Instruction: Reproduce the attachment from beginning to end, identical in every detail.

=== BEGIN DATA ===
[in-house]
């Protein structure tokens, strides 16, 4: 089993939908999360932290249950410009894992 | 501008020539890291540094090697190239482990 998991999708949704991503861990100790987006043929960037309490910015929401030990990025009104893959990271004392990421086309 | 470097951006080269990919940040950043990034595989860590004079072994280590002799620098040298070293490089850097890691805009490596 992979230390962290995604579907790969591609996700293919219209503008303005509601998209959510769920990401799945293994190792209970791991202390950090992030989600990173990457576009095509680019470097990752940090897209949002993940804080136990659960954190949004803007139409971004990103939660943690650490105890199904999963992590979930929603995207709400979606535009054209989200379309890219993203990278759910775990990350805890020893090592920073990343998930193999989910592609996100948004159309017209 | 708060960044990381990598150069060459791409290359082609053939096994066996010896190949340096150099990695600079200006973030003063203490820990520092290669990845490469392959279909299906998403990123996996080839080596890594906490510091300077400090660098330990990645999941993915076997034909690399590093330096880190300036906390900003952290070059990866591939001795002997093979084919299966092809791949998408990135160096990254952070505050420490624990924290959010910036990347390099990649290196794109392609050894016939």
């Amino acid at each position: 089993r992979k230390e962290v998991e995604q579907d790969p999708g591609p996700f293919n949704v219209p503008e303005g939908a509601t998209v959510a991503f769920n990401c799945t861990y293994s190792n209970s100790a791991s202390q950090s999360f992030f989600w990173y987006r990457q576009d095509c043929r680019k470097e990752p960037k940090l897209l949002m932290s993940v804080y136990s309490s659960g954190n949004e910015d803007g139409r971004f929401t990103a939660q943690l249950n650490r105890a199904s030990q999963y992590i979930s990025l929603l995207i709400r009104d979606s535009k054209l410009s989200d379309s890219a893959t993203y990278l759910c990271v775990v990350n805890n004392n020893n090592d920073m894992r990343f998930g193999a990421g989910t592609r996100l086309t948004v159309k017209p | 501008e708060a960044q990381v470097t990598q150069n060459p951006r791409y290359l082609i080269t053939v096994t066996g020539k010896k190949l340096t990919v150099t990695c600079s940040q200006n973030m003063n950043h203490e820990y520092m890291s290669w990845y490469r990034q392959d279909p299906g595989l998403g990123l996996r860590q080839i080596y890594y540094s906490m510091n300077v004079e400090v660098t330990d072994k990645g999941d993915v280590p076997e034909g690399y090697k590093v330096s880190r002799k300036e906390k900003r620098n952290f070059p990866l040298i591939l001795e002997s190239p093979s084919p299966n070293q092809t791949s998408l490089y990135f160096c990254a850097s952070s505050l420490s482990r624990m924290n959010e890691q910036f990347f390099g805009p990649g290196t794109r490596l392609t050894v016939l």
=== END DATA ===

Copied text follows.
[in-house]
């Protein structure tokens, strides 16, 4: 089993939908999360932290249950410009894992 | 501008020539890291540094090697190239482990 998991999708949704991503861990100790987006043929960037309490910015929401030990990025009104893959990271004392990421086309 | 470097951006080269990919940040950043990034595989860590004079072994280590002799620098040298070293490089850097890691805009490596 992979230390962290995604579907790969591609996700293919219209503008303005509601998209959510769920990401799945293994190792209970791991202390950090992030989600990173990457576009095509680019470097990752940090897209949002993940804080136990659960954190949004803007139409971004990103939660943690650490105890199904999963992590979930929603995207709400979606535009054209989200379309890219993203990278759910775990990350805890020893090592920073990343998930193999989910592609996100948004159309017209 | 708060960044990381990598150069060459791409290359082609053939096994066996010896190949340096150099990695600079200006973030003063203490820990520092290669990845490469392959279909299906998403990123996996080839080596890594906490510091300077400090660098330990990645999941993915076997034909690399590093330096880190300036906390900003952290070059990866591939001795002997093979084919299966092809791949998408990135160096990254952070505050420490624990924290959010910036990347390099990649290196794109392609050894016939």
């Amino acid at each position: 089993r992979k230390e962290v998991e995604q579907d790969p999708g591609p996700f293919n949704v219209p503008e303005g939908a509601t998209v959510a991503f769920n990401c799945t861990y293994s190792n209970s100790a791991s202390q950090s999360f992030f989600w990173y987006r990457q576009d095509c043929r680019k470097e990752p960037k940090l897209l949002m932290s993940v804080y136990s309490s659960g954190n949004e910015d803007g139409r971004f929401t990103a939660q943690l249950n650490r105890a199904s030990q999963y992590i979930s990025l929603l995207i709400r009104d979606s535009k054209l410009s989200d379309s890219a893959t993203y990278l759910c990271v775990v990350n805890n004392n020893n090592d920073m894992r990343f998930g193999a990421g989910t592609r996100l086309t948004v159309k017209p | 501008e708060a960044q990381v470097t990598q150069n060459p951006r791409y290359l082609i080269t053939v096994t066996g020539k010896k190949l340096t990919v150099t990695c600079s940040q200006n973030m003063n950043h203490e820990y520092m890291s290669w990845y490469r990034q392959d279909p299906g595989l998403g990123l996996r860590q080839i080596y890594y540094s906490m510091n300077v004079e400090v660098t330990d072994k990645g999941d993915v280590p076997e034909g690399y090697k590093v330096s880190r002799k300036e906390k900003r620098n952290f070059p990866l040298i591939l001795e002997s190239p093979s084919p299966n070293q092809t791949s998408l490089y990135f160096c990254a850097s952070s505050l420490s482990r624990m924290n959010e890691q910036f990347f390099g805009p990649g290196t794109r490596l392609t050894v016939l």